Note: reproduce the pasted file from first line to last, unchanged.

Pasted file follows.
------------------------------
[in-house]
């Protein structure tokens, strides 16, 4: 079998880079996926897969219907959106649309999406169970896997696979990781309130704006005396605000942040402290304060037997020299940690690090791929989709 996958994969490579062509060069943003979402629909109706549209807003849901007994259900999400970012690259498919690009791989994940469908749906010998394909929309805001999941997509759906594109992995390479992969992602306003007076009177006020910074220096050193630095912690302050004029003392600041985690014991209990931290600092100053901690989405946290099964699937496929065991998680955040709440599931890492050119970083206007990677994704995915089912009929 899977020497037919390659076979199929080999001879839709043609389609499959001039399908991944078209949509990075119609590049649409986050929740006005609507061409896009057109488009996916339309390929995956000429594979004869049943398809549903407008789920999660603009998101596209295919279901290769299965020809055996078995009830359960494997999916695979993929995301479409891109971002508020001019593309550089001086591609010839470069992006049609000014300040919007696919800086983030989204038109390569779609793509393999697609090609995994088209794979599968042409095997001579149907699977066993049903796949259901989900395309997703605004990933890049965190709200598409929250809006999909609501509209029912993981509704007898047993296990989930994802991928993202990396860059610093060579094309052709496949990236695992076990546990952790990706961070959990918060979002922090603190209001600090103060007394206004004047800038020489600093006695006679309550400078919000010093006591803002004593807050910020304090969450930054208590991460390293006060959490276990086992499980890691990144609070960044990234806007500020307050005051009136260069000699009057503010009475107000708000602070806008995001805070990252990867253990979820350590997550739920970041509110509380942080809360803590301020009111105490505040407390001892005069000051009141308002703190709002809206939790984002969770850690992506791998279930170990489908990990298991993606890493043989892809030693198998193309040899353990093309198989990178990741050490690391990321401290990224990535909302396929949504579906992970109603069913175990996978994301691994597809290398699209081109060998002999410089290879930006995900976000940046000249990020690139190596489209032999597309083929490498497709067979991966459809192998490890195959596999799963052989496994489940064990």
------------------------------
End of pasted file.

[in-house]
């Protein structure tokens, strides 16, 4: 079998880079996926897969219907959106649309999406169970896997696979990781309130704006005396605000942040402290304060037997020299940690690090791929989709 996958994969490579062509060069943003979402629909109706549209807003849901007994259900999400970012690259498919690009791989994940469908749906010998394909929309805001999941997509759906594109992995390479992969992602306003007076009177006020910074220096050193630095912690302050004029003392600041985690014991209990931290600092100053901690989405946290099964699937496929065991998680955040709440599931890492050119970083206007990677994704995915089912009929 899977020497037919390659076979199929080999001879839709043609389609499959001039399908991944078209949509990075119609590049649409986050929740006005609507061409896009057109488009996916339309390929995956000429594979004869049943398809549903407008789920999660603009998101596209295919279901290769299965020809055996078995009830359960494997999916695979993929995301479409891109971002508020001019593309550089001086591609010839470069992006049609000014300040919007696919800086983030989204038109390569779609793509393999697609090609995994088209794979599968042409095997001579149907699977066993049903796949259901989900395309997703605004990933890049965190709200598409929250809006999909609501509209029912993981509704007898047993296990989930994802991928993202990396860059610093060579094309052709496949990236695992076990546990952790990706961070959990918060979002922090603190209001600090103060007394206004004047800038020489600093006695006679309550400078919000010093006591803002004593807050910020304090969450930054208590991460390293006060959490276990086992499980890691990144609070960044990234806007500020307050005051009136260069000699009057503010009475107000708000602070806008995001805070990252990867253990979820350590997550739920970041509110509380942080809360803590301020009111105490505040407390001892005069000051009141308002703190709002809206939790984002969770850690992506791998279930170990489908990990298991993606890493043989892809030693198998193309040899353990093309198989990178990741050490690391990321401290990224990535909302396929949504579906992970109603069913175990996978994301691994597809290398699209081109060998002999410089290879930006995900976000940046000249990020690139190596489209032999597309083929490498497709067979991966459809192998490890195959596999799963052989496994489940064990």